By Davis Varghese
A tiny wombling, me, caressed by lullabies, silvern pink, much like the hue of my venous playpen and nine full moons later, her cry and my wail greeted us both. Dollops of pearl stringed words laced sometimes with blue plums of joy or pimentos of makeshift anger dropped from those rose petal lips. Nurtured me, flattered me, for two hundred full moons, straight. For the next seven hundred months, we made joy, we made play, we made life. We were one, one were we. Until, one after-night, the dark embrace of a white angel in an indigo mood and emerald tinged wings that covered half the earth, sent her on a journey. Floating in infinity. Comatose. Serene. Flawless. A tiny wombling, me, unfortunate, forlorn, was left holding a pretty picture and fragrant memories of A woman I used to call 'Mother'.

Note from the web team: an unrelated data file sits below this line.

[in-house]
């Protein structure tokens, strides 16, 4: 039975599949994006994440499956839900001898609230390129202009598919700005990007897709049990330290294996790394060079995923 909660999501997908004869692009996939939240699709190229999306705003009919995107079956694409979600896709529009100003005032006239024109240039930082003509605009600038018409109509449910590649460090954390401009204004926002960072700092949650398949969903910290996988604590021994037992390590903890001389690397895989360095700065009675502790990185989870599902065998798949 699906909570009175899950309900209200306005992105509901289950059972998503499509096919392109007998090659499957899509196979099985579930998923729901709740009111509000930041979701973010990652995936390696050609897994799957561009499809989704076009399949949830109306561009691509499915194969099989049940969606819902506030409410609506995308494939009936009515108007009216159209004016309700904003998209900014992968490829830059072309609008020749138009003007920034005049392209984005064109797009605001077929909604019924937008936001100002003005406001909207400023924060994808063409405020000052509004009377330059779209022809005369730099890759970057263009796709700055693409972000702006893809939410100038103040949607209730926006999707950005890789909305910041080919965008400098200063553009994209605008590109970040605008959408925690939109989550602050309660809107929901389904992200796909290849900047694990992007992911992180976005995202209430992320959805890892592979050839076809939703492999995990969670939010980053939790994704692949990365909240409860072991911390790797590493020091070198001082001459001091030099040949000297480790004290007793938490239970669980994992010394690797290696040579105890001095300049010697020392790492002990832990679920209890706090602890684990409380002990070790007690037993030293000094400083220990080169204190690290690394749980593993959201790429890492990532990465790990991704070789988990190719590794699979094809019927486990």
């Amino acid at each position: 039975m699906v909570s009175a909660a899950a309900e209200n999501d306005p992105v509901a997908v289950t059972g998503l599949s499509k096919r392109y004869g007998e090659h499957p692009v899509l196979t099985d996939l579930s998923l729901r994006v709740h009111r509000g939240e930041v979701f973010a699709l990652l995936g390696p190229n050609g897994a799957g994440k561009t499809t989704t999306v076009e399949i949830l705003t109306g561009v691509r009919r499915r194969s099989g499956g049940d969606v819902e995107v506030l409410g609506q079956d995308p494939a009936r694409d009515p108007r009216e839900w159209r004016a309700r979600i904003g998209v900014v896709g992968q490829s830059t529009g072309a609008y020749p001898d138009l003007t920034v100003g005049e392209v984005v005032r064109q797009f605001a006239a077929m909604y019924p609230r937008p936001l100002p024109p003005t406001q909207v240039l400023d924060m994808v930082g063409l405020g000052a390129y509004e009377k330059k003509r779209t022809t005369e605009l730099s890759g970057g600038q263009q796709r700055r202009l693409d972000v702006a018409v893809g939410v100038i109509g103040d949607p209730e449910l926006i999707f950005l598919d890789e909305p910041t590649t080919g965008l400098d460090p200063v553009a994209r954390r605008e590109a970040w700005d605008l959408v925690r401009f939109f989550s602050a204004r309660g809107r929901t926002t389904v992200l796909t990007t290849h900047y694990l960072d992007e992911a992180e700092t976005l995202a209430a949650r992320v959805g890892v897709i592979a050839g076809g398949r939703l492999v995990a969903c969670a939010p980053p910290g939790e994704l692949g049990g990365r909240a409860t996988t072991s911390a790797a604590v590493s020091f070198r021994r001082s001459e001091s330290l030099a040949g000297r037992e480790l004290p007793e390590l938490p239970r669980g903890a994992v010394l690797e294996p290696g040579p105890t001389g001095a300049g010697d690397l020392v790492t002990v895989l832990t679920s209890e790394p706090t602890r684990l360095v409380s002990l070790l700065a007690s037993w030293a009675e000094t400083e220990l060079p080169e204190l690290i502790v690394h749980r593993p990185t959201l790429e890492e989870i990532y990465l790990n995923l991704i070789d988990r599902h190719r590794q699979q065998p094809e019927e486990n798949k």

Davis Varghese is an IT professional and a globally wandering one. Otherwise, he moonlights with novels and poetry whenever inspiration gives him a chance. A few detective fictions later, which have been translated and published by ‘Manorama Books’ as novels, his experiments with poetry have found a home in ‘The SquawkBack’ and ‘Indian Review’.
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